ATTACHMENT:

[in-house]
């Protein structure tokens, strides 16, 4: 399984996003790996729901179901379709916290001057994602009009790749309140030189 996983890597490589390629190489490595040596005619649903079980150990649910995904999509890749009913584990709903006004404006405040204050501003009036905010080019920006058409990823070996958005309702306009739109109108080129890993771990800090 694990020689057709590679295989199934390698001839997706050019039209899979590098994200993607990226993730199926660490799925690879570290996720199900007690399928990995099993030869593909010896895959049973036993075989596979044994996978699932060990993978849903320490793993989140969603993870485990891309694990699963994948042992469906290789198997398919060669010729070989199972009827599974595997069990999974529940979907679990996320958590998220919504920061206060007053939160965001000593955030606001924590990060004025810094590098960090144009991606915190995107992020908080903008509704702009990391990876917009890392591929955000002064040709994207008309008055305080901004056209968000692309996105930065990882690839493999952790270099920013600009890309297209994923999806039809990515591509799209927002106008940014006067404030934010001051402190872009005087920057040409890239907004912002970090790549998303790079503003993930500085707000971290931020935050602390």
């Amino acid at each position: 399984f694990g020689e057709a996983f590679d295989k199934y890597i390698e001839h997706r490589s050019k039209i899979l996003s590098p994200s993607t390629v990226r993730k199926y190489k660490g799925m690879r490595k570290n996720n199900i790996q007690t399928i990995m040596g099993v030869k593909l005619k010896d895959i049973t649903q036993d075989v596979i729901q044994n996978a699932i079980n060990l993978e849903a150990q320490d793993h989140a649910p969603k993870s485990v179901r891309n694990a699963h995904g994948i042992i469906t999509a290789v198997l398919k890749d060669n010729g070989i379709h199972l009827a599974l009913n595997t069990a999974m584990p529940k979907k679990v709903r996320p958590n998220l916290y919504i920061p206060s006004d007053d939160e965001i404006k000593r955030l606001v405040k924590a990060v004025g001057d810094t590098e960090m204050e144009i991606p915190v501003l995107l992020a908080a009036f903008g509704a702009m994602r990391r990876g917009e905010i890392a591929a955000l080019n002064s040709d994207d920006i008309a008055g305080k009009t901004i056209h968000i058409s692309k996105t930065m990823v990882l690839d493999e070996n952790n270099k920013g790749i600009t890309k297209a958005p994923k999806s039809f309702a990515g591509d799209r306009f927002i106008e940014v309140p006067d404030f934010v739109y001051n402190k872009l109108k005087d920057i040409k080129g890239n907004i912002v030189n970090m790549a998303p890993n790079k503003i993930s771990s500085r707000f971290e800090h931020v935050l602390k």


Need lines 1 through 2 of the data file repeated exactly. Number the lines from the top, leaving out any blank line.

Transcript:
[in-house]
């Protein structure tokens, strides 16, 4: 399984996003790996729901179901379709916290001057994602009009790749309140030189 996983890597490589390629190489490595040596005619649903079980150990649910995904999509890749009913584990709903006004404006405040204050501003009036905010080019920006058409990823070996958005309702306009739109109108080129890993771990800090 694990020689057709590679295989199934390698001839997706050019039209899979590098994200993607990226993730199926660490799925690879570290996720199900007690399928990995099993030869593909010896895959049973036993075989596979044994996978699932060990993978849903320490793993989140969603993870485990891309694990699963994948042992469906290789198997398919060669010729070989199972009827599974595997069990999974529940979907679990996320958590998220919504920061206060007053939160965001000593955030606001924590990060004025810094590098960090144009991606915190995107992020908080903008509704702009990391990876917009890392591929955000002064040709994207008309008055305080901004056209968000692309996105930065990882690839493999952790270099920013600009890309297209994923999806039809990515591509799209927002106008940014006067404030934010001051402190872009005087920057040409890239907004912002970090790549998303790079503003993930500085707000971290931020935050602390």